This weekly report aims to provide an overview of the crypto markets focusing on secondary market trading. Though nothing here is investment advice, we hope this provides some useful and targeted information.
We are focusing our market overview on the top 100 tokens from CoinMarketCap and the sector classification is roughly in line with what MyToken uses with some minor modifications. We will be continuously updating the sectors and their constituents as we develop a deeper understanding of the crypto ecosystem.
This week’s new participants in the top 100 coins:
NET, QNT, WTC, REN
Coins that dropped out of the top 100 coins compared with last week:
PAI, CCCX, ELA, XMX
Rolling Returns of Top 100 Tokens by Sector
Returns of the top 100 Tokens by sector from June 4, 2019, to July 4, 2019
Returns vs Volatility
This is a look at the mean and total daily returns vs volatility for the 15 sectors as well as the overall crypto and equity market. Some sectors only contain one or two coins/tokens while others have more than a dozen –
Mean Daily Return vs Volatility from June 4, 2019, to July 4, 2019
We abbreviated the names of several sectors to make it easier to view:
M = Market
DC = Digital Cash
CP/MP = Computing Power/Mining Pool
A/M = Advertising/Media
G/E = Gaming/Entertainment
C = Classics
D/GT = Dividend/Governance Token
E/T = Exchange Token
OC/I = Off Chain/Interoperability
Correlation Between Daily Returns of Each Sector
Correlation between daily returns of each sector from April 3, 2019, to July 4, 2019. Correlation ranges between -1 and 1. A correlation close to 1 or -1 means a very positive or negative relationship between the two subjects, respectively. A correlation close to 0 means no linear relationship between the two subjects.
The above figure shows the correlation between the daily returns of each sector. The correlation between the data/storage sector seems to have dropped significantly over the past week. From the rolling returns by sector, we see a price jump on June 26. This is mainly caused by the extreme price movement of Insight-Chain (INB). However, according to CoinMarketCap, the token had almost no trading volume during the price surge.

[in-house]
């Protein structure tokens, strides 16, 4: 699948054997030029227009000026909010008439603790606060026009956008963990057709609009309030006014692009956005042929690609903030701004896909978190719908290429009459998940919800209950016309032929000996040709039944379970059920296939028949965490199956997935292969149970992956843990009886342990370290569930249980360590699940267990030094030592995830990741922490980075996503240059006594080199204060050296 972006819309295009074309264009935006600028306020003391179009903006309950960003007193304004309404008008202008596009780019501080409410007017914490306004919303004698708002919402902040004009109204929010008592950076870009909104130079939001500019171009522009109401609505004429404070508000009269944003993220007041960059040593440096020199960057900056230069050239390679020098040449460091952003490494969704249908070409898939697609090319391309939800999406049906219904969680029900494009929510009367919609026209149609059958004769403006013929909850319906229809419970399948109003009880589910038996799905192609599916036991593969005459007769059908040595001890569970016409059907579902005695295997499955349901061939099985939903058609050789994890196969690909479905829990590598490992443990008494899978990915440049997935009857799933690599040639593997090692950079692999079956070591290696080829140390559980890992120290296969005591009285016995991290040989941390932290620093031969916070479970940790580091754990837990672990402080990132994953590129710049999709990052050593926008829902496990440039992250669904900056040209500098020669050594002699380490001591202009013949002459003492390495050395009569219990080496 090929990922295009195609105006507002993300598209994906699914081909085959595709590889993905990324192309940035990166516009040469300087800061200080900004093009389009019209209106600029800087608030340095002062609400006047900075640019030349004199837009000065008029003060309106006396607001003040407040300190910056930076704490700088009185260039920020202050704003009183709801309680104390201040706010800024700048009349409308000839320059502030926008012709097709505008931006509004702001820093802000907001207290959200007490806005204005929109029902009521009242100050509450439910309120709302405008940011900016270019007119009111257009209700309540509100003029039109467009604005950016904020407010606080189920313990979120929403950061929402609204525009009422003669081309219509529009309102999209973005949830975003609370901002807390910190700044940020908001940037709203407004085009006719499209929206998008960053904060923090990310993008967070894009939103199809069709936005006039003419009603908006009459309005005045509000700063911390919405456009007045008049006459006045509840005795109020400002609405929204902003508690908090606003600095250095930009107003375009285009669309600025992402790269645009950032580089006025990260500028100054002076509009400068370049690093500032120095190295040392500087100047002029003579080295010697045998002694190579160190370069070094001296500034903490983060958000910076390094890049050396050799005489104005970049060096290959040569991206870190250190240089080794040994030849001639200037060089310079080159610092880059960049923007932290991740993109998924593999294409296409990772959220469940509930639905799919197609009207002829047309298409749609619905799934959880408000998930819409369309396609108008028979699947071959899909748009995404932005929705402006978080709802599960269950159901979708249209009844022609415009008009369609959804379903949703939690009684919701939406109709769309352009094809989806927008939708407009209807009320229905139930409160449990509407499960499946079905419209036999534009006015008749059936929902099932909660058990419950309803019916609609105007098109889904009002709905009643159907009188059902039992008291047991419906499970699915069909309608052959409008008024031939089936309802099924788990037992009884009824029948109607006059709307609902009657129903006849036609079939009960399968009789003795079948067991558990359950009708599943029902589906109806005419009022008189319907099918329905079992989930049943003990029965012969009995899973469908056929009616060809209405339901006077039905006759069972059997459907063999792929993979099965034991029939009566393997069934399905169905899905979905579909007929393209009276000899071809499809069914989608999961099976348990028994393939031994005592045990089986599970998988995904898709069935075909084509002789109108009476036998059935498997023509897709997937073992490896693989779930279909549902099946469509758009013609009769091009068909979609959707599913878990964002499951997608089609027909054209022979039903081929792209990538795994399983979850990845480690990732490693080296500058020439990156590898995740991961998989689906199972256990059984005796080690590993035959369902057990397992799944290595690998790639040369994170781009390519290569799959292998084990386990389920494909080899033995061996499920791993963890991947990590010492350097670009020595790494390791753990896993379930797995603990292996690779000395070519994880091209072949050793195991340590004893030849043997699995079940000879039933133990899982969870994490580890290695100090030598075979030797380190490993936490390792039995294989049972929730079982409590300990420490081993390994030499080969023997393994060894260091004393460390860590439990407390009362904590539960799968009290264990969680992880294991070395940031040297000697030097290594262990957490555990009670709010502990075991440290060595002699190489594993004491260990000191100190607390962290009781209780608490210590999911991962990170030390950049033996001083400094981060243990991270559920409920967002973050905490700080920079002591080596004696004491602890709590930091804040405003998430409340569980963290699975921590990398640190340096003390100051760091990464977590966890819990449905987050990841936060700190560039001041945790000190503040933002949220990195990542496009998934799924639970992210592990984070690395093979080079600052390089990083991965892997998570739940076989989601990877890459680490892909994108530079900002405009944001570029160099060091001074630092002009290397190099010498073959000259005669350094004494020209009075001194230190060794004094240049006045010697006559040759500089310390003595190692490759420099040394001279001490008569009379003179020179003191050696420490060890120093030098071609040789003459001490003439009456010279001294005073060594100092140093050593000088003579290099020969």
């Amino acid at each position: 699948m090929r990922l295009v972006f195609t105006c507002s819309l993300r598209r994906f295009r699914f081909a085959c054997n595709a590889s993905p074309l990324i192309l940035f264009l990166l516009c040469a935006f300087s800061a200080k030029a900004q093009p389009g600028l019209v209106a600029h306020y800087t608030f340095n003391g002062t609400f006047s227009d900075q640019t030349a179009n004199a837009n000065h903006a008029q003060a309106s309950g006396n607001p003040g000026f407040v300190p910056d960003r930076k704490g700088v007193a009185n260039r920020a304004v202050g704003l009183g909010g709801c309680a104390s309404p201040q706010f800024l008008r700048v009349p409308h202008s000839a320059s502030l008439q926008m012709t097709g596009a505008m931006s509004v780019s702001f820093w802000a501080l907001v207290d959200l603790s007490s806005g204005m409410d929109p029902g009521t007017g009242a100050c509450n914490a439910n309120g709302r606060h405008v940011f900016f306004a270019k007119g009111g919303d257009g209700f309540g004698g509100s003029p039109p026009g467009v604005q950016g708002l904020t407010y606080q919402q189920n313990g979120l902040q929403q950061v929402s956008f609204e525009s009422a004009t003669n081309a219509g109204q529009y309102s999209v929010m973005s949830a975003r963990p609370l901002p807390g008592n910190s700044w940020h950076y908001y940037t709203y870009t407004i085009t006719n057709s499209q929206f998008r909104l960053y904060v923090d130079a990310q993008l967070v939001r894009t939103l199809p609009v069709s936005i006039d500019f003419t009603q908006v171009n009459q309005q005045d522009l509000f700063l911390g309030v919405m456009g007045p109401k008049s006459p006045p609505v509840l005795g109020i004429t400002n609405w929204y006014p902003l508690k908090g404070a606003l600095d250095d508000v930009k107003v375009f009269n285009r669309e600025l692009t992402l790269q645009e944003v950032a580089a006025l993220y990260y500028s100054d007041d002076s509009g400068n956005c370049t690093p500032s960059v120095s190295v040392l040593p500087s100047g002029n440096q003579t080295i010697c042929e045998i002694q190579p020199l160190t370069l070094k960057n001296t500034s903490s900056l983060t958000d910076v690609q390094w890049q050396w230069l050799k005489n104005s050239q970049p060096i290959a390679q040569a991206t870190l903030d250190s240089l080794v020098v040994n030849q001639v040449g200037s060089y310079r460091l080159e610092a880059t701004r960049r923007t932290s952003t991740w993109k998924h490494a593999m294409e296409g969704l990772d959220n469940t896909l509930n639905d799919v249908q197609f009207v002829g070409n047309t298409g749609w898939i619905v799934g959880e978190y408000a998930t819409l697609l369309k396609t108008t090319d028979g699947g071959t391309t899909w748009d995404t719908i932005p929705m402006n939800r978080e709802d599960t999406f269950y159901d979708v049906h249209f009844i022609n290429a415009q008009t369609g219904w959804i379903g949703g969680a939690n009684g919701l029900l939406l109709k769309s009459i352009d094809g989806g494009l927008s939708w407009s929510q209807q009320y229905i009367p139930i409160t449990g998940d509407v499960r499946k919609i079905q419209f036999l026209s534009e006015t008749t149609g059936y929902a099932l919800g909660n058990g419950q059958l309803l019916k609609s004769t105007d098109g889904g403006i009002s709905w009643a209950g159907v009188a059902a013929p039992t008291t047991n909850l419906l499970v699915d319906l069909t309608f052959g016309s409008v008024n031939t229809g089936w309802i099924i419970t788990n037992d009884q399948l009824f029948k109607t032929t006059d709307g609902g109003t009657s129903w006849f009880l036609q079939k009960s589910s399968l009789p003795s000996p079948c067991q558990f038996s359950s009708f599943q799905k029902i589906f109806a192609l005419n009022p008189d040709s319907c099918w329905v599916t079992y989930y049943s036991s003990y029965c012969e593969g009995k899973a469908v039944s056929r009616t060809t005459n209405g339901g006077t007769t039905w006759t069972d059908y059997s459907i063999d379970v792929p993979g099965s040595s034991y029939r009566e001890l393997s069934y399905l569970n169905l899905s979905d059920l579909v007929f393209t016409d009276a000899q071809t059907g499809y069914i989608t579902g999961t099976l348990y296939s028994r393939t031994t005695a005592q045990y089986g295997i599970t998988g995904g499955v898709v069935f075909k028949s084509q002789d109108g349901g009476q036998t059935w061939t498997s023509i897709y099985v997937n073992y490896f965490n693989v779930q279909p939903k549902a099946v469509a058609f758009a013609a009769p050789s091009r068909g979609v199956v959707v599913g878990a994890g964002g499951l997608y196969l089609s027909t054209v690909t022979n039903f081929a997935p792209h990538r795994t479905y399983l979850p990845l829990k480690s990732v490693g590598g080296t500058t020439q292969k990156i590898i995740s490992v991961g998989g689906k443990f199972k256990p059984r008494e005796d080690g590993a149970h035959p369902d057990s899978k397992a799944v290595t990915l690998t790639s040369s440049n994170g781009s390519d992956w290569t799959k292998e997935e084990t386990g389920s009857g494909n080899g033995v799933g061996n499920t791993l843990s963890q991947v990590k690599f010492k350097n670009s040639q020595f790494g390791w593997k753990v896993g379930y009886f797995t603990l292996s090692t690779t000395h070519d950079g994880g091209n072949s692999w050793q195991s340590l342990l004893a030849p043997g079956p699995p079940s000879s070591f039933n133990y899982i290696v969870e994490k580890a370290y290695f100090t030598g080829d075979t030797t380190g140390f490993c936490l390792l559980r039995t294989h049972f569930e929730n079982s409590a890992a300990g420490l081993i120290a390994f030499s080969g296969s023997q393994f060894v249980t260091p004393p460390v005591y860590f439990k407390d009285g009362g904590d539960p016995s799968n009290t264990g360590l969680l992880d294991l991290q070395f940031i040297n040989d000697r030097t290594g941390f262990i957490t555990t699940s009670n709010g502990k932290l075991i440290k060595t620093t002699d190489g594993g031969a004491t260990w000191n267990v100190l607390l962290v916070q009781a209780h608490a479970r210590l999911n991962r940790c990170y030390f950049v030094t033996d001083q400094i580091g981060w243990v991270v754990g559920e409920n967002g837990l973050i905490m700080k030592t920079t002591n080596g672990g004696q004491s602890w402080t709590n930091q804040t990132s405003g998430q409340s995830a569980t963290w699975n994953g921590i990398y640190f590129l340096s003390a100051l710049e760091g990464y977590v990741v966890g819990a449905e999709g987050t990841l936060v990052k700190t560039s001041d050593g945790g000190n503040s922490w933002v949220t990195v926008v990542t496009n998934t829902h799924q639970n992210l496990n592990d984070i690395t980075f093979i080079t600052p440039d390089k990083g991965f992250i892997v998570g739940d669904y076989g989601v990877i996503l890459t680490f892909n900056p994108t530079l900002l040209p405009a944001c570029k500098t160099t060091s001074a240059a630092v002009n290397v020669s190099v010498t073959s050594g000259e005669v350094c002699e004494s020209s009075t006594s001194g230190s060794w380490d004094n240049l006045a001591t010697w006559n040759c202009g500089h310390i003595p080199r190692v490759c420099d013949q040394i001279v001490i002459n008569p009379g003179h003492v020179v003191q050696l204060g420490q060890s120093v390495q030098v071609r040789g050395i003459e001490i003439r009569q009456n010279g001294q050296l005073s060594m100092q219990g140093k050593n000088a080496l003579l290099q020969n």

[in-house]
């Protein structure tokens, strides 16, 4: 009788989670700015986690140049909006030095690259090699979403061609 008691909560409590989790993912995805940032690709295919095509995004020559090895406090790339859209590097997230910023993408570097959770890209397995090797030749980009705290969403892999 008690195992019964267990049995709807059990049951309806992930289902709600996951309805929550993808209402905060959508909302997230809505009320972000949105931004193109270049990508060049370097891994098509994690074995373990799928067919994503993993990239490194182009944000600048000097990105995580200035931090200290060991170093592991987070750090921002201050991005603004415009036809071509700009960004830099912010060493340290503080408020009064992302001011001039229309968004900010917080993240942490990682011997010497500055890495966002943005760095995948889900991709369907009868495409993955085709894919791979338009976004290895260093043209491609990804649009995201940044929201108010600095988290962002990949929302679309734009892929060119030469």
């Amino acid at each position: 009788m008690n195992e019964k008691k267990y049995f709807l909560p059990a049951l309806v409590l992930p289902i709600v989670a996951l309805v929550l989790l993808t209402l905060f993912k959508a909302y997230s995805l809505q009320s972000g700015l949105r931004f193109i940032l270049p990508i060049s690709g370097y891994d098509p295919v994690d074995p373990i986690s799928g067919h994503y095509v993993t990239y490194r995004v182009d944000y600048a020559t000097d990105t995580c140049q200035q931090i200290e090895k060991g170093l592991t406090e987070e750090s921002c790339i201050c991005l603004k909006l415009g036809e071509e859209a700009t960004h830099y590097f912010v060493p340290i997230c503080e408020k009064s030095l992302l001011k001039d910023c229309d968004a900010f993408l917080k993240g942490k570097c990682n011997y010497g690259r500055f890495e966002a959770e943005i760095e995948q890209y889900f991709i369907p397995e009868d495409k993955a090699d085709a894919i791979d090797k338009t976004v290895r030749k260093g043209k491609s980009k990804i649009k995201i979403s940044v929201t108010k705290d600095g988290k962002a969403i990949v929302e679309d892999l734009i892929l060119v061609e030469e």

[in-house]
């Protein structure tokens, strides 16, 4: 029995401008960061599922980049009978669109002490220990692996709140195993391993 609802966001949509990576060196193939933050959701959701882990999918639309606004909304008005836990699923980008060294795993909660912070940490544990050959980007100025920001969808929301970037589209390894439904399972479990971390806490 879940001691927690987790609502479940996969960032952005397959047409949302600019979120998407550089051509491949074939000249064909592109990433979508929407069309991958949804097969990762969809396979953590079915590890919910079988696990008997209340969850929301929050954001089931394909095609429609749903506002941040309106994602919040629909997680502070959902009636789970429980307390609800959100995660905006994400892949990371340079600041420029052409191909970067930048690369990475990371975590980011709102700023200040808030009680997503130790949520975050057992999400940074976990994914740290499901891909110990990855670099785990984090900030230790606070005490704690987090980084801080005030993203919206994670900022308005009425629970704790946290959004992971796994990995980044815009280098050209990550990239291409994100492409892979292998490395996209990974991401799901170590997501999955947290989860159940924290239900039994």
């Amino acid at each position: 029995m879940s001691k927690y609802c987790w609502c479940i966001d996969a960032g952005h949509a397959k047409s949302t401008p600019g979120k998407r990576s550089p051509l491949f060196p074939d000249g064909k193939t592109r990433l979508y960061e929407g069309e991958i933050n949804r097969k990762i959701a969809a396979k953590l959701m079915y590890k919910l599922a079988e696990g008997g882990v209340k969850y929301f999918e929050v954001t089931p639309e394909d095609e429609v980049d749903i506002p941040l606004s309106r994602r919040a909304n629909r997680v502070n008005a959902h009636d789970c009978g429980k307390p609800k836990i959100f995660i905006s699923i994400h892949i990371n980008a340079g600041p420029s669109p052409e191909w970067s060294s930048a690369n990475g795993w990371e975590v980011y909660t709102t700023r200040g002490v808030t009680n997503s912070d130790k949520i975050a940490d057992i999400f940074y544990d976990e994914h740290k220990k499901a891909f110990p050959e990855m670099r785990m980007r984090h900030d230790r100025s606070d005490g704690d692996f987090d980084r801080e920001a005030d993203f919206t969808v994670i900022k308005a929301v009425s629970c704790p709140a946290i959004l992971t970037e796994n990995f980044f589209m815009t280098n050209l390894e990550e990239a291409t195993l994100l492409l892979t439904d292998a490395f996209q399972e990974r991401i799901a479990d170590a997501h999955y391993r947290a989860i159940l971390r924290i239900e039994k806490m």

Focus Spotlight — Anti-Crypto Countries
In mid-June 2019, Facebook’s Libra Association released its whitepaper on Libra Coin, a cryptocurrency designed to revolutionize the global payment system. Following the announcement, regulatory agencies around the world voiced their concerns about the project’s impact on the global economy. On July 2nd, the United States House of Representatives Committee on Financial Services called for a moratorium on the project, as the project “risks a new Swiss-based financial system that is too big to fail.”
With blockchain being a decade old technology, many nations around the world have embraced their interest in the crypto. Meanwhile, some have remained skeptical about the concept. Though crypto is becoming more and more popular, governments around the world have yet to reach a consensus on how to regulate them. In the following, we will look at some of the countries that have imposed the most stringent regulations on crypto.
Bolivia stands out as the world’s first country to ban cryptocurrencies. Since 2014, the country has treated all cryptos as pyramid schemes.
In 2017, a pyramid scheme named “Bitcoin-Cash” surfaced, which promised investors revenue generated from crypto mining. However, once the money was collected, their website failed and the group disappeared. This scheme reportedly affected more than 100,000 Bolivian citizens.
Later that year, in a separate incident, Bolivian authorities arrested 60 people that had participated in a training program for crypto investing. Following the event, the central bank doubled down on their stance by reminding citizens about the illegal status on crypto.
With the country’s troubled history with pyramid schemes, it is unlikely that the ban on crypto will be lifted anytime soon.
China has had a long history of outlawing cryptocurrencies. As early as 2013, the People’s Bank of China has prohibited financial and payment institutes from buying and selling Bitcoins. In 2017, PBOC outright banned initial coin offerings. As a result, many crypto firms had to operate through off-shore entities, while crypto traders moved to foreign exchanges.
Though China seems to take a tough stance on crypto, the government is supportive of blockchain technology. In late 2018, China.org.cn reported that there were 263 blockchain projects underway in China, representing 25% of the global total. Furthermore, China holds the first place in terms of blockchain patents ownership.